Brugmansias, commonly called angel trumpets, are a family of colorful fragrant flowering trees or bushes. While native to the tropical regions of South America, angel trumpets are a common addition to many gardens throughout the United States. Angel trumpet plants are easy to grow and, according to Better Homes and Gardens, ideal for the amateur gardener.
There are seven species of Brugmansia. Their common name "Angel Trumpet" refers to the shape of the large hanging flowers. The flowers can grow up to 20 inches long and 13 inches across at the wide end of the flower. The blossoms stay shut during the daytime and open at nightfall, making them a common addition to many "moonlight gardens" or "night gardens."
The angel trumpet’s flowers come in a variety of desired colors including red, pink, orange, violet, white and yellow. The flowers are also known for their strong fragrance, which can range from a light lemony scent to a strong vanilla scent, creating a wide variety of complex fragrances. The fragrant flowers of the angel trumpet commonly attract hummingbirds, butterflies and the typically less desirable ants.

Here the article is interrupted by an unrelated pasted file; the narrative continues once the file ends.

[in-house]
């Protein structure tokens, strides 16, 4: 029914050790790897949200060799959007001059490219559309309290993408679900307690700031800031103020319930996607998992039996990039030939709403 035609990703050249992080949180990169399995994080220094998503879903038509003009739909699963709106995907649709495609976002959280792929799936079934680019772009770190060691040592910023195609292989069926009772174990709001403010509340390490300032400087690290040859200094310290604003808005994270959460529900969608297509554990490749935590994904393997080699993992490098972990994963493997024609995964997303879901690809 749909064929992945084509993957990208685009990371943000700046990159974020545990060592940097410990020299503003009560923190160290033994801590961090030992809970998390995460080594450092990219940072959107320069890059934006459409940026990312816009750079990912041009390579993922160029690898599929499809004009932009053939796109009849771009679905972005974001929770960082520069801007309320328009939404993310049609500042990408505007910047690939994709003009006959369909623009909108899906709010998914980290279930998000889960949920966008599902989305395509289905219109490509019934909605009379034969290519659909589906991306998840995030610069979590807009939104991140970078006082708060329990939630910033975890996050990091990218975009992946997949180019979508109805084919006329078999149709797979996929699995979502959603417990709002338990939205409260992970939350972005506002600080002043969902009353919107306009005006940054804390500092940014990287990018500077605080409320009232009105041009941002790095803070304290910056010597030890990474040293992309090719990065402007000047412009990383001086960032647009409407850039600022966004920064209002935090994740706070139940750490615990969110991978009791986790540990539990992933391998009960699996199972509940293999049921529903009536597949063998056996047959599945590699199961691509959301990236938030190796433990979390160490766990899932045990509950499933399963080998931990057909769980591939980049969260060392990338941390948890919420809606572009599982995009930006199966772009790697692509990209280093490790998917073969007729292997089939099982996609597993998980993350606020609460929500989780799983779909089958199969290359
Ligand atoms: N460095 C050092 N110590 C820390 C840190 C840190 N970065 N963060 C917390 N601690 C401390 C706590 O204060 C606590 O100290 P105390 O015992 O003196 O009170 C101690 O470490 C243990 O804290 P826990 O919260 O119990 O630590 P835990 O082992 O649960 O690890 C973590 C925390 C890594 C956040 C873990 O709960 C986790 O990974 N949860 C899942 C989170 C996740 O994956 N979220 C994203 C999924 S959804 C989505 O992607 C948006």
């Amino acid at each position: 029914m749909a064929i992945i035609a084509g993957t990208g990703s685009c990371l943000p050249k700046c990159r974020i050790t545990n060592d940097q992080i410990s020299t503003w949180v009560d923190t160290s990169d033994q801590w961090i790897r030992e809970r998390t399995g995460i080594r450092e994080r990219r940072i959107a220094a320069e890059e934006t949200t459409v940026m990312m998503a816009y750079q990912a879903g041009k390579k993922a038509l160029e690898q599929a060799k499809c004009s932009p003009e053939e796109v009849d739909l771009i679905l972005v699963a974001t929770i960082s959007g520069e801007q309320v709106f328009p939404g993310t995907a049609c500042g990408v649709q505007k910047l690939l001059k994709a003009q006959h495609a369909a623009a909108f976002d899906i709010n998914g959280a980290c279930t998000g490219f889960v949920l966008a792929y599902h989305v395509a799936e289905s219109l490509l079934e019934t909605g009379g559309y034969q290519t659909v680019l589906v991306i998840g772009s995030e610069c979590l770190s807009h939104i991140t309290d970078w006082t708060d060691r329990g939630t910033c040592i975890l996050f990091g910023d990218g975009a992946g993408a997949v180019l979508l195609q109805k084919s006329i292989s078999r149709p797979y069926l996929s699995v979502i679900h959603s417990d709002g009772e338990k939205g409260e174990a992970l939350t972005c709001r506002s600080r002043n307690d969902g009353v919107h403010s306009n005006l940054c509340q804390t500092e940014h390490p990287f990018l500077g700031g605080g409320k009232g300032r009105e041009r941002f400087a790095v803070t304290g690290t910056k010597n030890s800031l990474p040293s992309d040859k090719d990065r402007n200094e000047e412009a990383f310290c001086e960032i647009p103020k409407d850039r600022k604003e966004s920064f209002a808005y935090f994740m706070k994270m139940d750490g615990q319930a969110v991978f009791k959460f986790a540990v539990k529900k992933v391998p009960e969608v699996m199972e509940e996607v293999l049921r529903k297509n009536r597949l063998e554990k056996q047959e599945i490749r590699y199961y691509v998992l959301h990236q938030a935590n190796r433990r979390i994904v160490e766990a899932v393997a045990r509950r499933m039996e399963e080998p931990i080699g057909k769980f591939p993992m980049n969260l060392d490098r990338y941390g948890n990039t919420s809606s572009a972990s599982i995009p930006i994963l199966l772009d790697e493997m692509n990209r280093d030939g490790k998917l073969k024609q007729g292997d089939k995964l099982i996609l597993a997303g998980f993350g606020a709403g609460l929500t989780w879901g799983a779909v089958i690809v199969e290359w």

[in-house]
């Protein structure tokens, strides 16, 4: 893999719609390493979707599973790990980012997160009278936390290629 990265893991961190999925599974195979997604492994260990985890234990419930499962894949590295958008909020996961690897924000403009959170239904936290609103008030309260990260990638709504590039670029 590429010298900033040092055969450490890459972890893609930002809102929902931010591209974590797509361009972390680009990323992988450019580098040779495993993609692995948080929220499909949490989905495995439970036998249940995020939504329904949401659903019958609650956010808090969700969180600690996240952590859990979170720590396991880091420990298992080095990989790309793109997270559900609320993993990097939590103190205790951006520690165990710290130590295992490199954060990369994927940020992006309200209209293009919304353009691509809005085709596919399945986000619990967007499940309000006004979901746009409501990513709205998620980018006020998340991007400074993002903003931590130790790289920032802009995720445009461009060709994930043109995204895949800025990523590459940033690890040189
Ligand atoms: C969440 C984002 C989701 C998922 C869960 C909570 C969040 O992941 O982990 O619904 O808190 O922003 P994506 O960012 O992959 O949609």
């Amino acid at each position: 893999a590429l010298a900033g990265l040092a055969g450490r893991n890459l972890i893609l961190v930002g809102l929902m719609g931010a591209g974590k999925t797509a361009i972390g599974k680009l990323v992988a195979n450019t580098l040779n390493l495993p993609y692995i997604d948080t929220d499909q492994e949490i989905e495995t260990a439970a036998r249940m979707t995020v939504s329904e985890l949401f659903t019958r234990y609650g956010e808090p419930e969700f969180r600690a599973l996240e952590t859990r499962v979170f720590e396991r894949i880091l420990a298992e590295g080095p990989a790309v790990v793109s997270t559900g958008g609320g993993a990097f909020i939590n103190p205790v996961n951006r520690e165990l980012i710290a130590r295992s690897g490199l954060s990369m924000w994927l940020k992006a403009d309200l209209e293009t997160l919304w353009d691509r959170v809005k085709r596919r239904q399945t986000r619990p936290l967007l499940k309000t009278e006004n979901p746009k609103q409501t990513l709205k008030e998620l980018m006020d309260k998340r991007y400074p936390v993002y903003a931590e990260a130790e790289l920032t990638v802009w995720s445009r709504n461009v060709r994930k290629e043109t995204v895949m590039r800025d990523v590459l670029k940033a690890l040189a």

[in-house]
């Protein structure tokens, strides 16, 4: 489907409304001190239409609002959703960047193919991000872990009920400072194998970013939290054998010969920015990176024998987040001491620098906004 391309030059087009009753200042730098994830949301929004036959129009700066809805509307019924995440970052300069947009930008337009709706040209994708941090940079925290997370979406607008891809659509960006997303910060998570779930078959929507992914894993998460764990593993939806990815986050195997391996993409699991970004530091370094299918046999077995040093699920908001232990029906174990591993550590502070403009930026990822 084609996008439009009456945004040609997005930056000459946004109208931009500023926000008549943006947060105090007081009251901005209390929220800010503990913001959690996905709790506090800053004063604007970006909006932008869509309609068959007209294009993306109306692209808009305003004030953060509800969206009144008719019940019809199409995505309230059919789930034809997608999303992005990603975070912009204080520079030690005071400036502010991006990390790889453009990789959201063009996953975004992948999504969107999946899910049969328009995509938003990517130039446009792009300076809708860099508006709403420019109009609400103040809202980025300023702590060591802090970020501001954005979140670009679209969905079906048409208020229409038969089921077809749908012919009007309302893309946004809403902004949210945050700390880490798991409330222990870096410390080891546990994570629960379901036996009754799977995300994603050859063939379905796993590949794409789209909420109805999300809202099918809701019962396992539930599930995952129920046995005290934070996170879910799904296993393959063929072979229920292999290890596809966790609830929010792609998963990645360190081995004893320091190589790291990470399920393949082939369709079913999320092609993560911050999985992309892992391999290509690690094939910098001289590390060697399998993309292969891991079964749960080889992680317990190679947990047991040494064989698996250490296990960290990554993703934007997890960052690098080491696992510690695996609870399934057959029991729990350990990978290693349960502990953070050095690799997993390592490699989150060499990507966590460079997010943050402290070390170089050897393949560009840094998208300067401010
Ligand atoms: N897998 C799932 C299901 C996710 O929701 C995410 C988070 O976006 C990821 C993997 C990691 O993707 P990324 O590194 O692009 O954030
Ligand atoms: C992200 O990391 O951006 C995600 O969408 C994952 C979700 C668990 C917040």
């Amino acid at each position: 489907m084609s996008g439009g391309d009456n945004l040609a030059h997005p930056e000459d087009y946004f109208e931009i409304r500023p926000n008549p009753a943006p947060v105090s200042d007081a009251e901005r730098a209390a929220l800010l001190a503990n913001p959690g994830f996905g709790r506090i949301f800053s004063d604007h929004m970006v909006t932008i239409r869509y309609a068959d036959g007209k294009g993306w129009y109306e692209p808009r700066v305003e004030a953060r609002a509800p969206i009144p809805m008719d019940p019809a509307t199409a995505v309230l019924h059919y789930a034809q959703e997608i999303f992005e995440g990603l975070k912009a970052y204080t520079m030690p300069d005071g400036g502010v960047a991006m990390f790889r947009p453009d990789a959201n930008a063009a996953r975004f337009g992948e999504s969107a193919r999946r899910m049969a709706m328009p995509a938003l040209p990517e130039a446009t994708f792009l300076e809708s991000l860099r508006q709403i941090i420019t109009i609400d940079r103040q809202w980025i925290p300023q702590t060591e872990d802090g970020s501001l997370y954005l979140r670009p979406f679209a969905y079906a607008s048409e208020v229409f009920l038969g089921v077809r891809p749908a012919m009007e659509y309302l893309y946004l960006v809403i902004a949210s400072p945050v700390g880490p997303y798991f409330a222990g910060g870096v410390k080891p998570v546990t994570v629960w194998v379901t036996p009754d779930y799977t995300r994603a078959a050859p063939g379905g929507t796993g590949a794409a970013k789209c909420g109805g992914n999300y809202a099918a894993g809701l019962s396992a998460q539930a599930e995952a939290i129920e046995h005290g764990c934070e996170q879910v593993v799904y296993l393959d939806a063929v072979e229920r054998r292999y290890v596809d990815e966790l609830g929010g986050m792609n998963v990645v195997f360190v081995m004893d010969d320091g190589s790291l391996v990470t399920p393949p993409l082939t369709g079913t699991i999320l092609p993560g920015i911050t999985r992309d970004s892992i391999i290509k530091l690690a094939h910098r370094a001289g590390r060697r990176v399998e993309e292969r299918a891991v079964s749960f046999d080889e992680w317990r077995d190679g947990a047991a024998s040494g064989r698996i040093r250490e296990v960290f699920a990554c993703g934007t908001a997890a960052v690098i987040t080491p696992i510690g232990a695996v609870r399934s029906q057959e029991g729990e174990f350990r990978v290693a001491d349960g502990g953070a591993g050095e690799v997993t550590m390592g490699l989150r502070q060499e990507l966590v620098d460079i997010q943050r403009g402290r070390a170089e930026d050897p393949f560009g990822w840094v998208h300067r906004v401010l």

Angel trumpets are easily grown in warm, frost-free climates with cool nights (planting zones 9 to 11). They require well-drained, acidic, fertile soil in partial shade to direct sunlight. The angel trumpet needs to be watered frequently, keeping the soil moist. The flowers begin blooming in late spring and can continue into late fall or early winter. During cold winters angel trumpets need protection; it is recommended to prune the stalks back and cover them with a bucket or sheet of plastic. The roots are quite hardy, and the plant will re-appear during the spring. It can also be grown in a container and brought inside when temperatures drop.
Angel trumpets contain dangerous levels of toxins in all parts of the plant, which can be fatal to humans and animals. Ingesting the plant can cause the throat and eyes to become swollen and has been known to produce hallucinogenic effects. The plants are ingested for shamanic rituals; however, the amount of toxin in each plant varies, making the practice unpredictable and sometimes fatal. Should any part of the plant come into contact with the eyes, unusual dilation may occur, since it contains substances used in common dilation medications.
Because of its toxic qualities, people with house pets or small children may want to avoid introducing this plant into their home. In some areas of the United States the angel trumpet plant has been banned; you should always check local restrictions before planting it.